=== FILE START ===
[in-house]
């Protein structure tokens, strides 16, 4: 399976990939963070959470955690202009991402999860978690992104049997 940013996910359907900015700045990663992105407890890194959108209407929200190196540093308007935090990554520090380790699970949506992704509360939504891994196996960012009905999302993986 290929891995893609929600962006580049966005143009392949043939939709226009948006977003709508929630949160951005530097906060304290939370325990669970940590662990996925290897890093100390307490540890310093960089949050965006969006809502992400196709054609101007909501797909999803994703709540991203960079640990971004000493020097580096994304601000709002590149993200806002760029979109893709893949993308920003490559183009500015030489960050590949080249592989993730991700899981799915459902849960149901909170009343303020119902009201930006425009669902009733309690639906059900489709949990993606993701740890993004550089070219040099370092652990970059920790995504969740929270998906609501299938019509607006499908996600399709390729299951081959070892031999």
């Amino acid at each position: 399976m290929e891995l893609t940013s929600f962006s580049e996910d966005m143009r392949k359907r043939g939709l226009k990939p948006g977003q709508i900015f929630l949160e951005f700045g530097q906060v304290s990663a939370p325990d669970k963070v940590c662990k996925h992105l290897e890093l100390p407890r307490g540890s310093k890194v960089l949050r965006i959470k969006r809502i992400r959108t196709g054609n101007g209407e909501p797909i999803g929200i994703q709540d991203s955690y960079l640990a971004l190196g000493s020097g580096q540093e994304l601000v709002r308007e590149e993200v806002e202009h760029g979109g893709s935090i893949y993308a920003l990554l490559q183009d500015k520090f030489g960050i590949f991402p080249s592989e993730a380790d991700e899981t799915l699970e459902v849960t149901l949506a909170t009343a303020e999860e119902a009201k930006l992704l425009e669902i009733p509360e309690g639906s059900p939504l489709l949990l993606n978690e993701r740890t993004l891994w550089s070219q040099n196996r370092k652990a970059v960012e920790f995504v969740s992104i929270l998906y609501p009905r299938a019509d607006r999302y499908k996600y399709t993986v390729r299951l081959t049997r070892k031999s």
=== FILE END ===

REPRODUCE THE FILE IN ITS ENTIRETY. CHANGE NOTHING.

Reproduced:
[in-house]
């Protein structure tokens, strides 16, 4: 399976990939963070959470955690202009991402999860978690992104049997 940013996910359907900015700045990663992105407890890194959108209407929200190196540093308007935090990554520090380790699970949506992704509360939504891994196996960012009905999302993986 290929891995893609929600962006580049966005143009392949043939939709226009948006977003709508929630949160951005530097906060304290939370325990669970940590662990996925290897890093100390307490540890310093960089949050965006969006809502992400196709054609101007909501797909999803994703709540991203960079640990971004000493020097580096994304601000709002590149993200806002760029979109893709893949993308920003490559183009500015030489960050590949080249592989993730991700899981799915459902849960149901909170009343303020119902009201930006425009669902009733309690639906059900489709949990993606993701740890993004550089070219040099370092652990970059920790995504969740929270998906609501299938019509607006499908996600399709390729299951081959070892031999």
């Amino acid at each position: 399976m290929e891995l893609t940013s929600f962006s580049e996910d966005m143009r392949k359907r043939g939709l226009k990939p948006g977003q709508i900015f929630l949160e951005f700045g530097q906060v304290s990663a939370p325990d669970k963070v940590c662990k996925h992105l290897e890093l100390p407890r307490g540890s310093k890194v960089l949050r965006i959470k969006r809502i992400r959108t196709g054609n101007g209407e909501p797909i999803g929200i994703q709540d991203s955690y960079l640990a971004l190196g000493s020097g580096q540093e994304l601000v709002r308007e590149e993200v806002e202009h760029g979109g893709s935090i893949y993308a920003l990554l490559q183009d500015k520090f030489g960050i590949f991402p080249s592989e993730a380790d991700e899981t799915l699970e459902v849960t149901l949506a909170t009343a303020e999860e119902a009201k930006l992704l425009e669902i009733p509360e309690g639906s059900p939504l489709l949990l993606n978690e993701r740890t993004l891994w550089s070219q040099n196996r370092k652990a970059v960012e920790f995504v969740s992104i929270l998906y609501p009905r299938a019509d607006r999302y499908k996600y399709t993986v390729r299951l081959t049997r070892k031999s």